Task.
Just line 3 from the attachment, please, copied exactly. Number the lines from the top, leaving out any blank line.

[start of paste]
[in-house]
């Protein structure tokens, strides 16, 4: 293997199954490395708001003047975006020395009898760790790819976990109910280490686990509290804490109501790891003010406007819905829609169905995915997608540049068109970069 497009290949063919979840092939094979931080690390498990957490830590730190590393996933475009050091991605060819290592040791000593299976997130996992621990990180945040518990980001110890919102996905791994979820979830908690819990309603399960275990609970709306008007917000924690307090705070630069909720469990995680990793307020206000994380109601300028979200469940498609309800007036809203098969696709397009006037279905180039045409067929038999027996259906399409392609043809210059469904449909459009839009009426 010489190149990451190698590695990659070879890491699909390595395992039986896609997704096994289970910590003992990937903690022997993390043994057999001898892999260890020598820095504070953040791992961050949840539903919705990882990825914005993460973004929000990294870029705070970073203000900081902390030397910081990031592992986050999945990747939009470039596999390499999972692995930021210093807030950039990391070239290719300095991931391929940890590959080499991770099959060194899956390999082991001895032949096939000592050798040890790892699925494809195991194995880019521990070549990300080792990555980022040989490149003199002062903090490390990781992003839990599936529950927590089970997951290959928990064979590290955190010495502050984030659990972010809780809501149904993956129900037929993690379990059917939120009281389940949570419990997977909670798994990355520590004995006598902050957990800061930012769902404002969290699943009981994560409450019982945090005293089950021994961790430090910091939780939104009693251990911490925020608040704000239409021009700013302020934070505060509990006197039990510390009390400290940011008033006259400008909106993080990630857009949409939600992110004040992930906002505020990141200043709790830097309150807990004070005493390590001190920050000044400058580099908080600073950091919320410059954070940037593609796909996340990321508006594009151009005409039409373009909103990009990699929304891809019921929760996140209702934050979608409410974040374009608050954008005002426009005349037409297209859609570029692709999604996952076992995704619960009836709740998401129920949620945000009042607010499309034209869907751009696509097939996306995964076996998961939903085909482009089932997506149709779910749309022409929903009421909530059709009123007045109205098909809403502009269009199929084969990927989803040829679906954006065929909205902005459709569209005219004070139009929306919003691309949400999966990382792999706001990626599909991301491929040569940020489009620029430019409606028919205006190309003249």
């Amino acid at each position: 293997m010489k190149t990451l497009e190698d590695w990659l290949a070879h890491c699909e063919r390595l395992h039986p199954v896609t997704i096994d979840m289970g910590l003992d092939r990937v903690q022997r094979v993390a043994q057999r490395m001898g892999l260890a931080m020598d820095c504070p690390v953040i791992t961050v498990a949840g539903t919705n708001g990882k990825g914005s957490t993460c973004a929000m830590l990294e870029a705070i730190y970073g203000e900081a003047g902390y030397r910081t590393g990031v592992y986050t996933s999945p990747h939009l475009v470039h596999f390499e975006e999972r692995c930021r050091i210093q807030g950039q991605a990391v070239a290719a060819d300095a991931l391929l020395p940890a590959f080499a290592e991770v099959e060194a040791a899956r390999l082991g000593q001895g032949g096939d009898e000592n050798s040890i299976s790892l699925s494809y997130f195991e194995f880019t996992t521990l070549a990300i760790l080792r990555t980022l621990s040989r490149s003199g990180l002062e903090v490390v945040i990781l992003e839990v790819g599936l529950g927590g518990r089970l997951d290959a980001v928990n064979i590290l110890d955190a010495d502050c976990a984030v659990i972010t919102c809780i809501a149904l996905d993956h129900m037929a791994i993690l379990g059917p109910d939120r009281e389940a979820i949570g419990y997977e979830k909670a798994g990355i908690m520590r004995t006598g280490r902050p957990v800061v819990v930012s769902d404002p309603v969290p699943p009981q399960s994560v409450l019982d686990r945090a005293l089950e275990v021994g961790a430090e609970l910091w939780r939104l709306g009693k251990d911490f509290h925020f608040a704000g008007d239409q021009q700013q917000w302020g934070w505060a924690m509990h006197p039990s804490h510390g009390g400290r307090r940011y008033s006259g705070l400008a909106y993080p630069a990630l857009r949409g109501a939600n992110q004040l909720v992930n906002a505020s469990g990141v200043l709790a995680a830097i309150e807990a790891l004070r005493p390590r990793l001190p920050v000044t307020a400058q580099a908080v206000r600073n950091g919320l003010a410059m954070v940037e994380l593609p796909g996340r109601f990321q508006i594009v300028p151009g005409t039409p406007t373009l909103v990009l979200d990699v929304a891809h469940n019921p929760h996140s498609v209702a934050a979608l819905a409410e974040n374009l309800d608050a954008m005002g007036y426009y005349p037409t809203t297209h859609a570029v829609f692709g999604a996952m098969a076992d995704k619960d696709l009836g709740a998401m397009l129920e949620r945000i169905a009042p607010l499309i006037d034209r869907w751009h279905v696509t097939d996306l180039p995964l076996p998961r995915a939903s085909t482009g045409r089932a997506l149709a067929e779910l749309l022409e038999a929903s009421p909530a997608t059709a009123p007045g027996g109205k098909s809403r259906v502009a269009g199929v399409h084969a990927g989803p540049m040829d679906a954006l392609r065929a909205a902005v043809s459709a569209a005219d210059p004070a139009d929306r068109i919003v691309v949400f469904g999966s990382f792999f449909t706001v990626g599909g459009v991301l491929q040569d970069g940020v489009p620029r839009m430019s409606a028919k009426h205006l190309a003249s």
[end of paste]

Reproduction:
């Amino acid at each position: 293997m010489k190149t990451l497009e190698d590695w990659l290949a070879h890491c699909e063919r390595l395992h039986p199954v896609t997704i096994d979840m289970g910590l003992d092939r990937v903690q022997r094979v993390a043994q057999r490395m001898g892999l260890a931080m020598d820095c504070p690390v953040i791992t961050v498990a949840g539903t919705n708001g990882k990825g914005s957490t993460c973004a929000m830590l990294e870029a705070i730190y970073g203000e900081a003047g902390y030397r910081t590393g990031v592992y986050t996933s999945p990747h939009l475009v470039h596999f390499e975006e999972r692995c930021r050091i210093q807030g950039q991605a990391v070239a290719a060819d300095a991931l391929l020395p940890a590959f080499a290592e991770v099959e060194a040791a899956r390999l082991g000593q001895g032949g096939d009898e000592n050798s040890i299976s790892l699925s494809y997130f195991e194995f880019t996992t521990l070549a990300i760790l080792r990555t980022l621990s040989r490149s003199g990180l002062e903090v490390v945040i990781l992003e839990v790819g599936l529950g927590g518990r089970l997951d290959a980001v928990n064979i590290l110890d955190a010495d502050c976990a984030v659990i972010t919102c809780i809501a149904l996905d993956h129900m037929a791994i993690l379990g059917p109910d939120r009281e389940a979820i949570g419990y997977e979830k909670a798994g990355i908690m520590r004995t006598g280490r902050p957990v800061v819990v930012s769902d404002p309603v969290p699943p009981q399960s994560v409450l019982d686990r945090a005293l089950e275990v021994g961790a430090e609970l910091w939780r939104l709306g009693k251990d911490f509290h925020f608040a704000g008007d239409q021009q700013q917000w302020g934070w505060a924690m509990h006197p039990s804490h510390g009390g400290r307090r940011y008033s006259g705070l400008a909106y993080p630069a990630l857009r949409g109501a939600n992110q004040l909720v992930n906002a505020s469990g990141v200043l709790a995680a830097i309150e807990a790891l004070r005493p390590r990793l001190p920050v000044t307020a400058q580099a908080v206000r600073n950091g919320l003010a410059m954070v940037e994380l593609p796909g996340r109601f990321q508006i594009v300028p151009g005409t039409p406007t373009l909103v990009l979200d990699v929304a891809h469940n019921p929760h996140s498609v209702a934050a979608l819905a409410e974040n374009l309800d608050a954008m005002g007036y426009y005349p037409t809203t297209h859609a570029v829609f692709g999604a996952m098969a076992d995704k619960d696709l009836g709740a998401m397009l129920e949620r945000i169905a009042p607010l499309i006037d034209r869907w751009h279905v696509t097939d996306l180039p995964l076996p998961r995915a939903s085909t482009g045409r089932a997506l149709a067929e779910l749309l022409e038999a929903s009421p909530a997608t059709a009123p007045g027996g109205k098909s809403r259906v502009a269009g199929v399409h084969a990927g989803p540049m040829d679906a954006l392609r065929a909205a902005v043809s459709a569209a005219d210059p004070a139009d929306r068109i919003v691309v949400f469904g999966s990382f792999f449909t706001v990626g599909g459009v991301l491929q040569d970069g940020v489009p620029r839009m430019s409606a028919k009426h205006l190309a003249s």